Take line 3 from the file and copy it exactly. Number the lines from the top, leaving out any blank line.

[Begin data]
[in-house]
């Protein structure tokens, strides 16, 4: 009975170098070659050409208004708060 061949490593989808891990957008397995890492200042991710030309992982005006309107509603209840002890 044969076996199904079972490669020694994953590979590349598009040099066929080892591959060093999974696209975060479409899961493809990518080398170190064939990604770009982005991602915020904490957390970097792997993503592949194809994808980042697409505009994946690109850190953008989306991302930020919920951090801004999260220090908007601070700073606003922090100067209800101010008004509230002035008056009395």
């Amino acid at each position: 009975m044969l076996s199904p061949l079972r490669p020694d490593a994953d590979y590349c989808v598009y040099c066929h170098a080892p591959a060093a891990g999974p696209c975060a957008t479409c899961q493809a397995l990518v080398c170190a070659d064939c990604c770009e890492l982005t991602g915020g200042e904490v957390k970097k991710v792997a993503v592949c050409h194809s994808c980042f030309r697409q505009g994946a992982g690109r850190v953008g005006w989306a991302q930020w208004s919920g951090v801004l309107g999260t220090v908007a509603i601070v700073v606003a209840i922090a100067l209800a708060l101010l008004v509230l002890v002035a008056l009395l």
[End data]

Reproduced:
């Amino acid at each position: 009975m044969l076996s199904p061949l079972r490669p020694d490593a994953d590979y590349c989808v598009y040099c066929h170098a080892p591959a060093a891990g999974p696209c975060a957008t479409c899961q493809a397995l990518v080398c170190a070659d064939c990604c770009e890492l982005t991602g915020g200042e904490v957390k970097k991710v792997a993503v592949c050409h194809s994808c980042f030309r697409q505009g994946a992982g690109r850190v953008g005006w989306a991302q930020w208004s919920g951090v801004l309107g999260t220090v908007a509603i601070v700073v606003a209840i922090a100067l209800a708060l101010l008004v509230l002890v002035a008056l009395l």